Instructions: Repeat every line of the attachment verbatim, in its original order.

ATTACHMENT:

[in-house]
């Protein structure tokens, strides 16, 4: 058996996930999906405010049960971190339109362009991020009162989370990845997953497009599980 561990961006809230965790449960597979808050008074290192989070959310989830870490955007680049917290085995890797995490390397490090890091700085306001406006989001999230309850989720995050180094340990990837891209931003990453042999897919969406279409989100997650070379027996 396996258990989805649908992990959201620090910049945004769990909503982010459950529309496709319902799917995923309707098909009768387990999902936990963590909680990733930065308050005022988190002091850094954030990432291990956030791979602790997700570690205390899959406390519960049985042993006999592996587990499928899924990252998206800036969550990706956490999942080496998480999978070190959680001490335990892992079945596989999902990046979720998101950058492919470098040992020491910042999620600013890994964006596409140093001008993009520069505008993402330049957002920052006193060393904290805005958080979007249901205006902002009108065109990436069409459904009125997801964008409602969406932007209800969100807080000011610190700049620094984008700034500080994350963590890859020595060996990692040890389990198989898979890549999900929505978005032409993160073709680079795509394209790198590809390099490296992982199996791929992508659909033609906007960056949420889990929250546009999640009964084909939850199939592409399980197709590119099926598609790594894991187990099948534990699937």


[in-house]
């Protein structure tokens, strides 16, 4: 058996996930999906405010049960971190339109362009991020009162989370990845997953497009599980 561990961006809230965790449960597979808050008074290192989070959310989830870490955007680049917290085995890797995490390397490090890091700085306001406006989001999230309850989720995050180094340990990837891209931003990453042999897919969406279409989100997650070379027996 396996258990989805649908992990959201620090910049945004769990909503982010459950529309496709319902799917995923309707098909009768387990999902936990963590909680990733930065308050005022988190002091850094954030990432291990956030791979602790997700570690205390899959406390519960049985042993006999592996587990499928899924990252998206800036969550990706956490999942080496998480999978070190959680001490335990892992079945596989999902990046979720998101950058492919470098040992020491910042999620600013890994964006596409140093001008993009520069505008993402330049957002920052006193060393904290805005958080979007249901205006902002009108065109990436069409459904009125997801964008409602969406932007209800969100807080000011610190700049620094984008700034500080994350963590890859020595060996990692040890389990198989898979890549999900929505978005032409993160073709680079795509394209790198590809390099490296992982199996791929992508659909033609906007960056949420889990929250546009999640009964084909939850199939592409399980197709590119099926598609790594894991187990099948534990699937």